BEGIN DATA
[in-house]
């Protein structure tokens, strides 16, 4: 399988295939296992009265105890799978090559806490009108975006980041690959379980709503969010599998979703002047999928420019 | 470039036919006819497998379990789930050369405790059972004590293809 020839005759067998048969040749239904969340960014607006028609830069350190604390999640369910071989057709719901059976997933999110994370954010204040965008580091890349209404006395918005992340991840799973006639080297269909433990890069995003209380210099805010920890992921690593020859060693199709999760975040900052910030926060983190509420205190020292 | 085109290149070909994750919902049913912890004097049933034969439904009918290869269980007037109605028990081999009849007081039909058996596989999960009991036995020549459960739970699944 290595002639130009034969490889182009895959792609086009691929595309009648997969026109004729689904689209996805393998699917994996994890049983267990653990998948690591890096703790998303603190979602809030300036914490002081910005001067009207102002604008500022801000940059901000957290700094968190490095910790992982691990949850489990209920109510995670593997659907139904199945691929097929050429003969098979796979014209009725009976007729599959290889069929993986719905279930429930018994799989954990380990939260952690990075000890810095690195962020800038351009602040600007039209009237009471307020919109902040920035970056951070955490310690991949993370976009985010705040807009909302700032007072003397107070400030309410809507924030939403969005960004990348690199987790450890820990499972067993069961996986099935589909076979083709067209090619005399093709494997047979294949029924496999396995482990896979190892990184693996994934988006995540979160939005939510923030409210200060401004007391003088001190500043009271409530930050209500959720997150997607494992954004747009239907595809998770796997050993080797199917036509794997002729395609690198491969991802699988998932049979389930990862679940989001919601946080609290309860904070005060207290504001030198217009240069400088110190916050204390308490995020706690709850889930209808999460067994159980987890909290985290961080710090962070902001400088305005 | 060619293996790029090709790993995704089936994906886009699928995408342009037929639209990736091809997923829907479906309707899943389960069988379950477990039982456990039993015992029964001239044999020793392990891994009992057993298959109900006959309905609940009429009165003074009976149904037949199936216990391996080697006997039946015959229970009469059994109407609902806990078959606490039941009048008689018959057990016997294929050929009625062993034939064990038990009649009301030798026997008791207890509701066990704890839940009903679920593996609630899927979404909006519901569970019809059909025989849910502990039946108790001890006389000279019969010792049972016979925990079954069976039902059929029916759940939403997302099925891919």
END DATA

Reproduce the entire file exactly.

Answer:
[in-house]
């Protein structure tokens, strides 16, 4: 399988295939296992009265105890799978090559806490009108975006980041690959379980709503969010599998979703002047999928420019 | 470039036919006819497998379990789930050369405790059972004590293809 020839005759067998048969040749239904969340960014607006028609830069350190604390999640369910071989057709719901059976997933999110994370954010204040965008580091890349209404006395918005992340991840799973006639080297269909433990890069995003209380210099805010920890992921690593020859060693199709999760975040900052910030926060983190509420205190020292 | 085109290149070909994750919902049913912890004097049933034969439904009918290869269980007037109605028990081999009849007081039909058996596989999960009991036995020549459960739970699944 290595002639130009034969490889182009895959792609086009691929595309009648997969026109004729689904689209996805393998699917994996994890049983267990653990998948690591890096703790998303603190979602809030300036914490002081910005001067009207102002604008500022801000940059901000957290700094968190490095910790992982691990949850489990209920109510995670593997659907139904199945691929097929050429003969098979796979014209009725009976007729599959290889069929993986719905279930429930018994799989954990380990939260952690990075000890810095690195962020800038351009602040600007039209009237009471307020919109902040920035970056951070955490310690991949993370976009985010705040807009909302700032007072003397107070400030309410809507924030939403969005960004990348690199987790450890820990499972067993069961996986099935589909076979083709067209090619005399093709494997047979294949029924496999396995482990896979190892990184693996994934988006995540979160939005939510923030409210200060401004007391003088001190500043009271409530930050209500959720997150997607494992954004747009239907595809998770796997050993080797199917036509794997002729395609690198491969991802699988998932049979389930990862679940989001919601946080609290309860904070005060207290504001030198217009240069400088110190916050204390308490995020706690709850889930209808999460067994159980987890909290985290961080710090962070902001400088305005 | 060619293996790029090709790993995704089936994906886009699928995408342009037929639209990736091809997923829907479906309707899943389960069988379950477990039982456990039993015992029964001239044999020793392990891994009992057993298959109900006959309905609940009429009165003074009976149904037949199936216990391996080697006997039946015959229970009469059994109407609902806990078959606490039941009048008689018959057990016997294929050929009625062993034939064990038990009649009301030798026997008791207890509701066990704890839940009903679920593996609630899927979404909006519901569970019809059909025989849910502990039946108790001890006389000279019969010792049972016979925990079954069976039902059929029916759940939403997302099925891919």